Visit the Leading Voices in Politics and Policy lecture series website for the most current news and schedule.To get Americans back to work, GE CEO Jeff Immelt ’78 would streamline governmental regulation, retrain the unemployed, put out-of-work construction workers back on the job updating the nation’s infrastructure, and get financing to small business.
GE CEO and Chairman Jeff Immelt ’78 answers a question following his August 18 lecture in the “Leading Voices in Politics and Policy” series. At right is Visiting Professor Charles Wheelan ’88, who moderated the event. (photo by Joseph Mehling ’69)
“You just very tactically, very specifically, in a very dogged way work those things, and I think you’d get jobs,” Immelt told a full house at Dartmouth on August 18.
He spoke as part of the “Leading Voices in Politics and Public Policy” lecture series, which this summer has brought national political and policy experts and presidential candidates to Dartmouth.
In the long term, Immelt, who was tapped by President Obama in January to head the President’s Council on Jobs and Competitiveness, also said the United States needs an education overhaul.
“We’ve got to get our mojo back as a country. Our confidence is such a big part of it,” he said. “You’ve got to burn with the fire of wanting to compete. And I think what’s been lost is education.
”We have lost this spark and desire to bring on all comers; we can compete with anyone in the world,“ he continued. ”My fear is what’s driven that is you can’t be number 26 in the world in math and number 27 in science.“
Immelt, a math major at Dartmouth, has been at GE since 1982 and has led the company since 2001. He’s been named one of the ”World’s Best CEOs“ three times by Barron’s. Since he began serving as chief executive officer, GE has been named ”America’s Most Admired Company“ in a poll conducted by Fortune magazine and one of ”The World’s Most Respected Companies“ in polls by Barron’s and the Financial Times.
In addition to his Leading Voices lecture, Immelt, who is also a Dartmouth trustee and delivered the Commencement address in 2004, earlier in the day taught the public policy class that is a companion to the lecture series.
He told students that he’s traveled the world for three decades for GE, a life that’s quite different from how he grew up. He hadn’t been more than 50 miles from his Cincinnati home when, in 1974, he arrived at Dartmouth. But, he said, the globalization of business has opened the world for today’s students.
”No matter what you guys do, you’re going to spend the next 30 years, like I’ve spent, on a global trajectory. And you will see competitiveness in every country in the world. It’s in energy, health care, education, and financial systems that promote competitiveness and entrepreneurship. So whether you are in Kenya or Russia or France or the United States or Canada or Brazil, those are the four things that count,“ he said.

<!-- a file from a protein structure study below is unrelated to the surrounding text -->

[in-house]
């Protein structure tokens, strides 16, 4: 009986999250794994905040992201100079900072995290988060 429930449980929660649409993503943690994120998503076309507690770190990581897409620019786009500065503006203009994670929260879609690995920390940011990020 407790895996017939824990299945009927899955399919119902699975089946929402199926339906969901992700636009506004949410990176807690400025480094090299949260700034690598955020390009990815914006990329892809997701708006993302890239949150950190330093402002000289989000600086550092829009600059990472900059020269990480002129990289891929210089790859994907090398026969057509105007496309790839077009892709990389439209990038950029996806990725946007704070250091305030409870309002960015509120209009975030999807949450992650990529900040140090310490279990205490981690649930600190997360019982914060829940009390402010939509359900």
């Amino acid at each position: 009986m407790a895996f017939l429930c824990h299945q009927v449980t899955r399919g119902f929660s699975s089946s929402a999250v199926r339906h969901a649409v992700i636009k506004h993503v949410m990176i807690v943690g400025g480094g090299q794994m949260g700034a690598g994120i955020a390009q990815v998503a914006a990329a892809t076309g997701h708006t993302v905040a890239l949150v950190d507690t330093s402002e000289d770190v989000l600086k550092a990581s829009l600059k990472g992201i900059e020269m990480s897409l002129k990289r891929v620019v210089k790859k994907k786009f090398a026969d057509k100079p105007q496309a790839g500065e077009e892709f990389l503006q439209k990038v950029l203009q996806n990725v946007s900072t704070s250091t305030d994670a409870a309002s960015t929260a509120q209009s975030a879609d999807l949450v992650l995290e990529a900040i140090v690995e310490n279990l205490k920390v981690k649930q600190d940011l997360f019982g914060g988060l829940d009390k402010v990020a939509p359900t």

Each Leading Voices lecture addresses a major topic shaping current policy and political debate at the national level. The issues include the federal deficit, health-care reform, public education, financial bailouts, and partisan politics.
In discussing energy and the environment, Immelt said much of the growth in energy markets is taking place in China. The United States hasn’t invested in energy in the past few decades. In addition, the current polarized political climate will keep legislators from coming up with a national energy policy anytime soon, he said.
The United States should lead the world in developing markets for its plentiful natural gas reserves, and should also drill for oil in the Gulf of Mexico, Immelt said.
His speech, along with others in the series, is available on Dartmouth’s YouTube channel. For the most current lecture series news and schedule, see the ”Leading Voices in Politics and Policy“ website.
The final Leading voices speaker is Frank Newport, editor-in-chief of the Gallup Poll, who will speak on Tuesday, August 23, at 4:30 p.m., in the Hopkins Center’s Moore Theater.
Other Leading Voices speakers have included Treasury Secretary Tim Geithner ’83; former Senator Judd Gregg, (R-N.H.); former New York City schools Chancellor Joel Klein, former Labor Secretary Robert Reich ’68, former Treasury Secretary Henry Paulson Jr. ’68, and Dartmouth President Jim Yong Kim.
In addition, diplomat Mara Rudman ’84, Senator Jeanne Shaheen (D-N.H.), Senator Rob Portman ’78, (R-Ohio), and Republican presidential candidates Jon Huntsman Jr., Buddy Roemer, Gary Johnson, and potential candidate Rudy Giuliani have visited campus as part of the series.
This summer isn’t the only time presidential candidates will visit Dartmouth. Republicans running for the presidency will be on campus for a debate on the U.S. economy, on October 11. Hosted by Dartmouth, Bloomberg Television, The Washington Post, and WBIN-TV, the event will be broadcast nationally and around the globe by Bloomberg Television and streamed online by Washingtonpostlive.com.